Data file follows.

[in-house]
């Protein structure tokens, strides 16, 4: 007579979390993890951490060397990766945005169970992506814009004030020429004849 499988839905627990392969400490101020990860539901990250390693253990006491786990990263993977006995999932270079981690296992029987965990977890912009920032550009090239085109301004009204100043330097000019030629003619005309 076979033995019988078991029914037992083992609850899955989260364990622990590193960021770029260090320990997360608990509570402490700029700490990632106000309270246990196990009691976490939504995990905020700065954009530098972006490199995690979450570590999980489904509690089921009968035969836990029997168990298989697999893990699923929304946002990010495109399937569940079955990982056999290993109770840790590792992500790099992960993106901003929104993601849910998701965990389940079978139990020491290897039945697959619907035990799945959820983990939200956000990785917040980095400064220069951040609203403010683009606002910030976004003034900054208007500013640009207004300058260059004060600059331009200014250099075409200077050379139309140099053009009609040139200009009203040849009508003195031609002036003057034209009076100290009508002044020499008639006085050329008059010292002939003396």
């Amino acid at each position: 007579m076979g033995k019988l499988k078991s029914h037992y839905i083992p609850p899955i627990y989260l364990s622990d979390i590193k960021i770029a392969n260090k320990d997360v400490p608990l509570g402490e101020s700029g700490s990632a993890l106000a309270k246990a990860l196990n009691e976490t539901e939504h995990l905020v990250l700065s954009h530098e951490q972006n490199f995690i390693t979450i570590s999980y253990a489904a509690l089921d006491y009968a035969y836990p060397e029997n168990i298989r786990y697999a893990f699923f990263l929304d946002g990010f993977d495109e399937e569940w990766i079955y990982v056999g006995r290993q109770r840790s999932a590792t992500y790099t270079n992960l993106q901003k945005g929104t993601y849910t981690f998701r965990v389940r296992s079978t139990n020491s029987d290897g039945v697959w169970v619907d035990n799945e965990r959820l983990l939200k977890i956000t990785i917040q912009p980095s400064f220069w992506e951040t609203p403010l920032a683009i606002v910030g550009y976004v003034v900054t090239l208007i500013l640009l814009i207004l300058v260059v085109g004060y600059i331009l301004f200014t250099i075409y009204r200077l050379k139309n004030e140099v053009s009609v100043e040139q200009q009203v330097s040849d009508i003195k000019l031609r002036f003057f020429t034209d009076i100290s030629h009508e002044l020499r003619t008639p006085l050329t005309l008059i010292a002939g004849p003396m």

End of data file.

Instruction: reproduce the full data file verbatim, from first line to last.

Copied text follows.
[in-house]
């Protein structure tokens, strides 16, 4: 007579979390993890951490060397990766945005169970992506814009004030020429004849 499988839905627990392969400490101020990860539901990250390693253990006491786990990263993977006995999932270079981690296992029987965990977890912009920032550009090239085109301004009204100043330097000019030629003619005309 076979033995019988078991029914037992083992609850899955989260364990622990590193960021770029260090320990997360608990509570402490700029700490990632106000309270246990196990009691976490939504995990905020700065954009530098972006490199995690979450570590999980489904509690089921009968035969836990029997168990298989697999893990699923929304946002990010495109399937569940079955990982056999290993109770840790590792992500790099992960993106901003929104993601849910998701965990389940079978139990020491290897039945697959619907035990799945959820983990939200956000990785917040980095400064220069951040609203403010683009606002910030976004003034900054208007500013640009207004300058260059004060600059331009200014250099075409200077050379139309140099053009009609040139200009009203040849009508003195031609002036003057034209009076100290009508002044020499008639006085050329008059010292002939003396």
């Amino acid at each position: 007579m076979g033995k019988l499988k078991s029914h037992y839905i083992p609850p899955i627990y989260l364990s622990d979390i590193k960021i770029a392969n260090k320990d997360v400490p608990l509570g402490e101020s700029g700490s990632a993890l106000a309270k246990a990860l196990n009691e976490t539901e939504h995990l905020v990250l700065s954009h530098e951490q972006n490199f995690i390693t979450i570590s999980y253990a489904a509690l089921d006491y009968a035969y836990p060397e029997n168990i298989r786990y697999a893990f699923f990263l929304d946002g990010f993977d495109e399937e569940w990766i079955y990982v056999g006995r290993q109770r840790s999932a590792t992500y790099t270079n992960l993106q901003k945005g929104t993601y849910t981690f998701r965990v389940r296992s079978t139990n020491s029987d290897g039945v697959w169970v619907d035990n799945e965990r959820l983990l939200k977890i956000t990785i917040q912009p980095s400064f220069w992506e951040t609203p403010l920032a683009i606002v910030g550009y976004v003034v900054t090239l208007i500013l640009l814009i207004l300058v260059v085109g004060y600059i331009l301004f200014t250099i075409y009204r200077l050379k139309n004030e140099v053009s009609v100043e040139q200009q009203v330097s040849d009508i003195k000019l031609r002036f003057f020429t034209d009076i100290s030629h009508e002044l020499r003619t008639p006085l050329t005309l008059i010292a002939g004849p003396m």